This book presents one of the first attempts at developing a precise, grammatically rooted, theory of conversation motivated by data from real conversations. The theory has descriptive reach from the micro-conversational - e.g. self-repair at the word level - to macro-level phenomena such as multi-party conversation and the characterization of distinct conversational genres. It draws on extensive corpus studies of the British National Corpus, on evidence from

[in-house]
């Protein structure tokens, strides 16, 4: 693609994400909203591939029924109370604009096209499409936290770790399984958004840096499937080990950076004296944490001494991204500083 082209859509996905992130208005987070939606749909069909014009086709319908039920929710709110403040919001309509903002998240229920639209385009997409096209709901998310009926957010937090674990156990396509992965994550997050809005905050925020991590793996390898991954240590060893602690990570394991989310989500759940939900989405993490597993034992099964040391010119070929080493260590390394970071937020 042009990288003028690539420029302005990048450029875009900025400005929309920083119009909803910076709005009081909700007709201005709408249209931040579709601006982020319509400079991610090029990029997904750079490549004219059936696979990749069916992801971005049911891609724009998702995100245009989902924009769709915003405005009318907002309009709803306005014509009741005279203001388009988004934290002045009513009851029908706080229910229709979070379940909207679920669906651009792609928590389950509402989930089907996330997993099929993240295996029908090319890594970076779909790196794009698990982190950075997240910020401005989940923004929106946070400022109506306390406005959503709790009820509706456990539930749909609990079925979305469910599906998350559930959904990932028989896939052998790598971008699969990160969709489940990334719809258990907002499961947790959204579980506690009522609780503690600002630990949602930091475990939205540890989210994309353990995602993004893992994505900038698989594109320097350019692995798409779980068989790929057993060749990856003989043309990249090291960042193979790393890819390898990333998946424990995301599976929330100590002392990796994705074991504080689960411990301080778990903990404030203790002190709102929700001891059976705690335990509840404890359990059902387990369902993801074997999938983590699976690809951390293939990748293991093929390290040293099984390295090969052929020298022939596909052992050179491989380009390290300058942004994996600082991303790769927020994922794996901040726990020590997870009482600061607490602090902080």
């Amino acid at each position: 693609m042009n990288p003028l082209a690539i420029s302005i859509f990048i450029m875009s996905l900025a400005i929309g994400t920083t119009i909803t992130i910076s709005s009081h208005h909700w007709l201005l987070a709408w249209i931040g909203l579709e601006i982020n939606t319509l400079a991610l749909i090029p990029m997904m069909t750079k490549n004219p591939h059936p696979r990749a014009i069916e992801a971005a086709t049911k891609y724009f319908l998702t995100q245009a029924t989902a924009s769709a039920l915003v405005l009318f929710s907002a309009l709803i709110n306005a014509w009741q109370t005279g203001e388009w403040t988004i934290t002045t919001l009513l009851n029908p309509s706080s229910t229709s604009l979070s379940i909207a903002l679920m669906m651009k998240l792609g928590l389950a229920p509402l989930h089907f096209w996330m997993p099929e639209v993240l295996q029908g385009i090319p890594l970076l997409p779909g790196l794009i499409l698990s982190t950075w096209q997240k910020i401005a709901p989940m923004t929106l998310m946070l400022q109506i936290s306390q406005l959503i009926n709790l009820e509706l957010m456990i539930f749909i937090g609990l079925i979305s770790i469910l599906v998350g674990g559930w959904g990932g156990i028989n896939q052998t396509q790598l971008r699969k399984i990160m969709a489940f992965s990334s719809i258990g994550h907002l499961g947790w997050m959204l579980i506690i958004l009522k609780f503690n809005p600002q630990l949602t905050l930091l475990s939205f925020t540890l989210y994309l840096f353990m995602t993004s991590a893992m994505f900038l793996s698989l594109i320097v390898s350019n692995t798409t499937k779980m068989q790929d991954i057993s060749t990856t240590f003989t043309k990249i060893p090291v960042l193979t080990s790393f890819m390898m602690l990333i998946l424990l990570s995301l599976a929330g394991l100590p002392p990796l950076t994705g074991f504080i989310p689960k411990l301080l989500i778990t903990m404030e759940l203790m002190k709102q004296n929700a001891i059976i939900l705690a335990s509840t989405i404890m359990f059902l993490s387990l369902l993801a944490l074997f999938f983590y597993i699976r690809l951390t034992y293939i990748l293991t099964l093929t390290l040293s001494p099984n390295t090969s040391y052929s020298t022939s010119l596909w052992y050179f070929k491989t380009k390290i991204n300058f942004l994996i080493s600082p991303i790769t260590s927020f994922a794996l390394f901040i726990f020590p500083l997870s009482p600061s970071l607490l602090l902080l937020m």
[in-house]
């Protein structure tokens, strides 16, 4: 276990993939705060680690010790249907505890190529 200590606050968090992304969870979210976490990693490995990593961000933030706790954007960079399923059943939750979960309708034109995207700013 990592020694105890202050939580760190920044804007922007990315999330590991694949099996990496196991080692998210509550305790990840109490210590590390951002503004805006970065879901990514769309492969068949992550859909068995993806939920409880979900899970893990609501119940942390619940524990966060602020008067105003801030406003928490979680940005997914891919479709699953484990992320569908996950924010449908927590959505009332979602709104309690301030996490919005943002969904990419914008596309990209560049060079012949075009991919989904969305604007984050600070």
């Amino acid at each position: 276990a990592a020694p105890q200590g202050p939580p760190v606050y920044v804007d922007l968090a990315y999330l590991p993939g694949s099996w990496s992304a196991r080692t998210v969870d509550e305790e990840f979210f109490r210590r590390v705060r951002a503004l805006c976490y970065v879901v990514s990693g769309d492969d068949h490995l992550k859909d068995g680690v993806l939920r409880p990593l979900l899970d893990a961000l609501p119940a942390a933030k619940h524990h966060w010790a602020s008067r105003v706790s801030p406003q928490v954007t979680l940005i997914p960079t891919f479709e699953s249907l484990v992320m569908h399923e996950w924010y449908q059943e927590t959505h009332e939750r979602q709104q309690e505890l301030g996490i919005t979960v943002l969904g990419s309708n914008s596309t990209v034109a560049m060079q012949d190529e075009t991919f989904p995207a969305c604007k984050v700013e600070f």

language acquisition, and on computer simulations of language evolution. The theory provides accounts of the opening, middle game, and closing stages of conversation. it also offers a new perspective on traditional semantic concerns such as quanitifcation and anaphora. The Interactive Stance challenges
orthodox views of grammar by aruging that, unless we wish to excluse from analysis a large body of frequently occurrring words and constructions, the right way to construe grammar is as a system that characterizes types of talk in interaction.